1. Cut one full sheet in half length-wise. From each half, cut a shelf at 32in. (should leave 64in for the sides).
2. Cut the other full sheet in half length-wise also. Cut each half in thirds at 32in each.
3. Cut the half-sheet of plywood at 32in. Cut the 32x48 piece in half (24x32). Set the remaining 16x48 piece aside for later. You should have 2-24x64 and 10-24x32.

3. Using a router and straight edge, route slots into the sides 3/4in. wide and 1/4in. deep. (An alternative is to attach rails that the shelves will rest on. The slot method is stronger and will not interfere with the rolling cans.)
* The shelves need to have a 1:12 slope (1in. drop for each 12in. run).
* For standard cans, the distance from the top of the input shelf to the top of the corresponding output shelf is 8in.
* For standard cans, the distance from the top of the input shelf, to the top of the next output shelf is 4in.
* For standard cans, the input shelf is 3.5in shorter than the output shelf.
* For larger cans, add 1 inch to these dimensions.
* Draw outlines for all slots.

4. Trim the shelves. The finished outside width of the shelf system will be 32in. The shelves will fit in a slot 1/4in deep. Therefore, the width of the shelves is actually 31in. Each input shelf also needs to be trimmed on the back to allow a space for the can to drop. For standard cans, this gap needs to be 3.5in.
5. Lay one side flat on the ground with the slots facing up. Insert the shelves into the slots and place the other side on top.
6. Drive 2in. screws through the side and into the edge of the shelf. Put two screws in each shelf.
7. Turn the unit over and drive screws in this side also.
8. Turn the unit over so the back is facing up. Attach the pieces that were cut from the input shelves to prevent the cans from falling off the back.
9. From the 16x48 scrap plywood, cut 5 pieces 2x32in. Turn the unit over so the front is facing up. Attach the 2x32in. pieces to block the cans from falling out the front.
10. With the remaining plywood and/or additional scrap you have laying around, build a base that the casters will attach to. Stand the unit upright and attach it to the base.
11. Decide the configuration of cans that you need. Each row will need to be about 1/2in wider than the can. On the table saw, rip 1/4in-wide strips from plywood, MDF, or dimensional lumber. MDF and lumber work best. Attach them to the shelves with wood glue.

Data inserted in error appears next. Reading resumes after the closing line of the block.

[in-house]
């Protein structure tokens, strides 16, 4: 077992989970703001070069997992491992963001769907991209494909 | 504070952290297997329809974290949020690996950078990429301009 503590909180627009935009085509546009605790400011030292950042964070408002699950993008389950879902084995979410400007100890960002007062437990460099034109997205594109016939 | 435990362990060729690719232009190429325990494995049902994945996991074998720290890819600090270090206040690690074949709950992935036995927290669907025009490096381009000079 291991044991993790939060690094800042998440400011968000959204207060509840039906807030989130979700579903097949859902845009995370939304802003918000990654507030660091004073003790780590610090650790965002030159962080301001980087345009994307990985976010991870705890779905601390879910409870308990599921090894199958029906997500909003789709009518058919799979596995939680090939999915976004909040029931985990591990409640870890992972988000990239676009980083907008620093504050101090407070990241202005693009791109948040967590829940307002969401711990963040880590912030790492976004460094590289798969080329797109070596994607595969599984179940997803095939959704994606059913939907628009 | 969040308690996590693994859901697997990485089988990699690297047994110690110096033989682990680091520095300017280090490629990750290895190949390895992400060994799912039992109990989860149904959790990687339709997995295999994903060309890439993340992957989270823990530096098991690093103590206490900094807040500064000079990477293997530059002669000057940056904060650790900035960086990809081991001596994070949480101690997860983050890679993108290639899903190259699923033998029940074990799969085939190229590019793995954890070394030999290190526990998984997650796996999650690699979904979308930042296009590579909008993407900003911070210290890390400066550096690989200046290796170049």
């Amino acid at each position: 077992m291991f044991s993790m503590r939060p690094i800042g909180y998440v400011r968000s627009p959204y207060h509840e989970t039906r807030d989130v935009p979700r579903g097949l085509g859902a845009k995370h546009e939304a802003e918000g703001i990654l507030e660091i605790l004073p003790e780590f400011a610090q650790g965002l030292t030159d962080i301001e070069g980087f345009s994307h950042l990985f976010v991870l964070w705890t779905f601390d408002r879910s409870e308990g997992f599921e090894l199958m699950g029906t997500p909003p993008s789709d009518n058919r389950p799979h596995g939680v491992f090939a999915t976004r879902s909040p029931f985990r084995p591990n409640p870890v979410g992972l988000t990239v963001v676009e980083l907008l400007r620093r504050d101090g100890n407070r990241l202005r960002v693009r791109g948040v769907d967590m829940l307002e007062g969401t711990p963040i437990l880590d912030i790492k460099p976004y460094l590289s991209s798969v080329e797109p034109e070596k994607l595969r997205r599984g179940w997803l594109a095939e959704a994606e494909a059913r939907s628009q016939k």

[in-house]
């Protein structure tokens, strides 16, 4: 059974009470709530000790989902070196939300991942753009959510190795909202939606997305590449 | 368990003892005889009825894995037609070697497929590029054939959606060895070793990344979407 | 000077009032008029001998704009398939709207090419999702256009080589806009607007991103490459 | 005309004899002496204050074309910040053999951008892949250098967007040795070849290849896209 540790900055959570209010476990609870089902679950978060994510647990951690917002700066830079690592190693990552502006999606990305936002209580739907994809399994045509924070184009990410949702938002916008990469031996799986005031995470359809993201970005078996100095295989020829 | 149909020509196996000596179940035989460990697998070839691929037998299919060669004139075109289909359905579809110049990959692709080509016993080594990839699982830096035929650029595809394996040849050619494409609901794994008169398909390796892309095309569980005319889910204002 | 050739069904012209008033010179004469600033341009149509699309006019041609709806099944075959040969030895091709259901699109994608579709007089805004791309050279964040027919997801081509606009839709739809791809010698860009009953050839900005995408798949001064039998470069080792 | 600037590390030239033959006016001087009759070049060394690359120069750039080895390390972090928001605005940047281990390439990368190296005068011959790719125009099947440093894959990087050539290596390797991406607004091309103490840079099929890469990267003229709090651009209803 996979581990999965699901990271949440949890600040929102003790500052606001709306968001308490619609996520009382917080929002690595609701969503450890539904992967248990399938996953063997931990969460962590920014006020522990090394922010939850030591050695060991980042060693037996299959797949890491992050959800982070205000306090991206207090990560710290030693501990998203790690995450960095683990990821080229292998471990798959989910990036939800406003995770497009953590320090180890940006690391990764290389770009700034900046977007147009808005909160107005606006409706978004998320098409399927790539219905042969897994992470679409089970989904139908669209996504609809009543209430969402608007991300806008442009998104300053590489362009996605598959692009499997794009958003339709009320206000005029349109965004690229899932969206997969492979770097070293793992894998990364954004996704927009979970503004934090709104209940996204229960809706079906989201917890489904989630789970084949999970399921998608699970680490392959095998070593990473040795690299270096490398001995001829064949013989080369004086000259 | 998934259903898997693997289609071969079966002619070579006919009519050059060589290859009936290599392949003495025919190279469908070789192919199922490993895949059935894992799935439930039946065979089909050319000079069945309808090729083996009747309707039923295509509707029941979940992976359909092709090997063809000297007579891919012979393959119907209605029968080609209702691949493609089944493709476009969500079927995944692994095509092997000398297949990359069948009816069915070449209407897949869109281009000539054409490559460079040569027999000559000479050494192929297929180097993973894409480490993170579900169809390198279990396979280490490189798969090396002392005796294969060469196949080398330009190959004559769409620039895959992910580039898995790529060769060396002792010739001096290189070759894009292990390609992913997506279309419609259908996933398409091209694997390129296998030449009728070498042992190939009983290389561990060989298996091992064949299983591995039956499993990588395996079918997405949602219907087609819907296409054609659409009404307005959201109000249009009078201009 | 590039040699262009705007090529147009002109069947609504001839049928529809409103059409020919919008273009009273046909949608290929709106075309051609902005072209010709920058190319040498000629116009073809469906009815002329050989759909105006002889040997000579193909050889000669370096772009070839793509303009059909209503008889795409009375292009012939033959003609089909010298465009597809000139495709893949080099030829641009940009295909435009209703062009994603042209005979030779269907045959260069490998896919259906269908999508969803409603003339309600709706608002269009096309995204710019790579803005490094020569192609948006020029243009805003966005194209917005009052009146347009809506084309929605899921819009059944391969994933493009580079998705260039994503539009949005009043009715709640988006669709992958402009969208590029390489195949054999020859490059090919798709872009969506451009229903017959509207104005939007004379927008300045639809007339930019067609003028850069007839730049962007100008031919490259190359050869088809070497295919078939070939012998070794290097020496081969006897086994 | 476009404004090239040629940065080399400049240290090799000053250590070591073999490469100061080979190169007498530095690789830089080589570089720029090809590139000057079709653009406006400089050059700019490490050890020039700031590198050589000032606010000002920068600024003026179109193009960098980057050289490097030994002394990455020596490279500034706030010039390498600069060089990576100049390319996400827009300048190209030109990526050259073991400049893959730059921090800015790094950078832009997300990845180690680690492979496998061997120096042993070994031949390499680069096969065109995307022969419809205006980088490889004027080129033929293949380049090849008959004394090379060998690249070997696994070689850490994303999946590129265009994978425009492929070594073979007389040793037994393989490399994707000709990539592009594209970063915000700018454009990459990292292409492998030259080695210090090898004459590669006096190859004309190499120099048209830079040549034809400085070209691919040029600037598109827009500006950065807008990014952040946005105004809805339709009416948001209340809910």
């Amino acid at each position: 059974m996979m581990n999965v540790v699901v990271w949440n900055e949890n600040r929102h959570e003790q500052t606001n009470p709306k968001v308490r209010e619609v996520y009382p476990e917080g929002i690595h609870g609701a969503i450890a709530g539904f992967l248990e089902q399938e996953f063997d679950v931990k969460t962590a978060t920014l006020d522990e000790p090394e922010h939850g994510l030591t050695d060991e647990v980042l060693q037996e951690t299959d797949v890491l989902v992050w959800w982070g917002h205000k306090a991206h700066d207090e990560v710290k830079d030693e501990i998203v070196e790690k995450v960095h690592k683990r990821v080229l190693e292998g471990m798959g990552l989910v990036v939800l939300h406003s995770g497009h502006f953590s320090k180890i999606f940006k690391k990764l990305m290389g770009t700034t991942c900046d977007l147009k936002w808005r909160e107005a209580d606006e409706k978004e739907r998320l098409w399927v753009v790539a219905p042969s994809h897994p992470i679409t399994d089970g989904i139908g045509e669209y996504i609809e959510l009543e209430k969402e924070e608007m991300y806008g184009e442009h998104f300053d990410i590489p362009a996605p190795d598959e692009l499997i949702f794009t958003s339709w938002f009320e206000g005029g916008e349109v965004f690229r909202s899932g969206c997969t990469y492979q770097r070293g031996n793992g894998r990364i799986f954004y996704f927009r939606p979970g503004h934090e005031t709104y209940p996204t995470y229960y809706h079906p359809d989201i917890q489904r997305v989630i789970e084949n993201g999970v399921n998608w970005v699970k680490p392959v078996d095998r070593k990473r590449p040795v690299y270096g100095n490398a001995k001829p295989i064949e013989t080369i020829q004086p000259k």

12. One problem you may have is the cans getting mis-aligned when they drop down.
* A solution for this is to add a divider connecting the row dividing strips, filling the gap. Cut cardboard in a trapezoidal shape to fit over the two row dividers. Cut out the center material of the cardboard and glue the flaps to the row dividers.

13. Another problem occurs when the gap is too large for the cans. The can can get blocked, preventing other cans from dropping down.
* A solution for this problem is to glue wedges at the back of the lower shelf. This will cause the can to roll forward before the next one locks it in. The wedges can be cut from the same material used for the row dividers. They should be large enough to move the can forward.

14. The rotating canned food shelf is ready for use. Add labels to the front of each row to identify the contents and load cans in the top portion of each shelf.

Tips

* A simpler design is possible when you have easy access to the back. This allows you to load the cans in the back and they simply roll forward.
* This shelf system can accommodate any can size - even #10 cans. Just measure the diameter and length of the can and allow at least 1/2 inch clearance.
* The casters are very important. Experience has shown the mobility they add is a valuable convenience.
* The same concepts can be applied to build this shelf system fixed in a closet. Just use rails (screwed into studs) to support the shelves.
* For added stability make the base larger than the footprint of the shelf unit. The casters should provide support a couple inches in front of and behind the shelf unit.

Warnings

* Power tools can be dangerous. Be careful.
* Always wear safety glasses when operating or using any type of power tool.

Things You'll Need

* 4 casters (3 inch)
* 2.5 sheets 3/4" plywood
* MDF or lumber
* Wood glue
* 2 inch screws
* Table saw
* Circular saw
* Router with 3/4in bit
* Drill

Related wikiHows

* How to Build a Hidden Door Bookshelf
* How to Make Use of Dead Space Under the Stairs
* How to Organize a Cork Board
* How to Organize a Display in a China Cabinet

Article provided by wikiHow, a wiki how-to manual. Please edit this article and find author credits at the original wikiHow article on How to Build a Rotating Canned Food Shelf. All content on wikiHow can be shared under a Creative Commons license.


Total Votes: 94 - Rating: 8.02

Please rate this item:

10 


[Mail this item to a friend]
none

                                                                                                                                                                               

14/Jan/2009: Canning Potatoes

Potatoes!



Yesterday, I canned my first batch of potatoes. I will be canning both red potatoes and sweet potatoes. I purchased two 10 pound bags of red potatoes (I figured this was the best choice, since the only other option was russet potatoes) and two 10 pound boxes of sweet potatoes.